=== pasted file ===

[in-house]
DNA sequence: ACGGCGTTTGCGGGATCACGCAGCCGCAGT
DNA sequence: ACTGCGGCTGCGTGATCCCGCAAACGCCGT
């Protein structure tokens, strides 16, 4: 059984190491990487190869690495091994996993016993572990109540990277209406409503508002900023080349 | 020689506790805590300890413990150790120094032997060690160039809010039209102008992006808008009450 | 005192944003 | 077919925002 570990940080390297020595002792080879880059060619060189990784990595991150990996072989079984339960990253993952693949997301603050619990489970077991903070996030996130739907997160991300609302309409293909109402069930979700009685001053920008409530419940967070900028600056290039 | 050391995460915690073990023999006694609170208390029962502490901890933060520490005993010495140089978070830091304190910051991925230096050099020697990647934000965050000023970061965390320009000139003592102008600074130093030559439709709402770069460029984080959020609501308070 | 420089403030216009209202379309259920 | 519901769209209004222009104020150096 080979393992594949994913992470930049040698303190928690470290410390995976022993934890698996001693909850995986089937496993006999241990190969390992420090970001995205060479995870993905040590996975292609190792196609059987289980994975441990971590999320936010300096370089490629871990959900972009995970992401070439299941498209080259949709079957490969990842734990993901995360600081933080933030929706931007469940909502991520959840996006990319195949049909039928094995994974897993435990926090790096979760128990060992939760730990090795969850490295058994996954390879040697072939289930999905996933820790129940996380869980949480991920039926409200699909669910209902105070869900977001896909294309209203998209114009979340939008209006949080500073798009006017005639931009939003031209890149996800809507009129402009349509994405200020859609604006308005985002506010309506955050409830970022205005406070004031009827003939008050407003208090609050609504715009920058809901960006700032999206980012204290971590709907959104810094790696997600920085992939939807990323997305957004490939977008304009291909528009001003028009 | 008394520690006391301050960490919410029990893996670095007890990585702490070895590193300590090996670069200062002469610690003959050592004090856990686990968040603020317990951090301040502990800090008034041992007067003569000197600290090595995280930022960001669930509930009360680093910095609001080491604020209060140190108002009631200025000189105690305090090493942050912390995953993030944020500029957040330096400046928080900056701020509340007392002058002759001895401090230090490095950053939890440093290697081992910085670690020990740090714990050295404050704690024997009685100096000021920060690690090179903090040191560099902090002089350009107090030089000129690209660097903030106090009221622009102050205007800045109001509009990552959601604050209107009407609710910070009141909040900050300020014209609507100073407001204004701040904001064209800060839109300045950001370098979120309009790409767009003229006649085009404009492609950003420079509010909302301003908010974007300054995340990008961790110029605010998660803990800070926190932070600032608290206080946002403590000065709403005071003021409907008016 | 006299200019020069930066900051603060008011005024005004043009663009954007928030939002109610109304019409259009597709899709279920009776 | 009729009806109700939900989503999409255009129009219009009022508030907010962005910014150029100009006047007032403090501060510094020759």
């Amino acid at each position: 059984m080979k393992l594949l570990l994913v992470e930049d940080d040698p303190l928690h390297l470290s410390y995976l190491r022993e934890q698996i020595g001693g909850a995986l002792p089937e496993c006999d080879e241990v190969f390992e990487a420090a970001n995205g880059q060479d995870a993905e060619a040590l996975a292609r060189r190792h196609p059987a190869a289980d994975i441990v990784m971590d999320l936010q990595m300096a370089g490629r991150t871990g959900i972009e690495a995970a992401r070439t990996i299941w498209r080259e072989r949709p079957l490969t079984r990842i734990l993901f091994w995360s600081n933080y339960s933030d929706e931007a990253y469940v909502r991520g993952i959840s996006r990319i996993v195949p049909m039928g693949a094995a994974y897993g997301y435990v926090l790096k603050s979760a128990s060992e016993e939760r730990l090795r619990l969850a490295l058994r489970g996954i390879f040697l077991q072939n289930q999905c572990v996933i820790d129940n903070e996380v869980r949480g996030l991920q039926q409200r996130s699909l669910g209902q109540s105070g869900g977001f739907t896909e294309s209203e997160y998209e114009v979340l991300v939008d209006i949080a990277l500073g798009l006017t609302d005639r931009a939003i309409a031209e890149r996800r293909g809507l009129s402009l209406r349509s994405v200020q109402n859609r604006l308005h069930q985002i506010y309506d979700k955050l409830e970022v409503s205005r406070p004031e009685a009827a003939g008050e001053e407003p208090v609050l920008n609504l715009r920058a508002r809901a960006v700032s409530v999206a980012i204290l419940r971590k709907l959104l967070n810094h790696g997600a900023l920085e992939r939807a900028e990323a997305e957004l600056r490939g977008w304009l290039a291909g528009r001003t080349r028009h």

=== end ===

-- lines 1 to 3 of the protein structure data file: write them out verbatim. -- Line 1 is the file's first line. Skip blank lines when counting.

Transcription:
[in-house]
DNA sequence: ACGGCGTTTGCGGGATCACGCAGCCGCAGT
DNA sequence: ACTGCGGCTGCGTGATCCCGCAAACGCCGT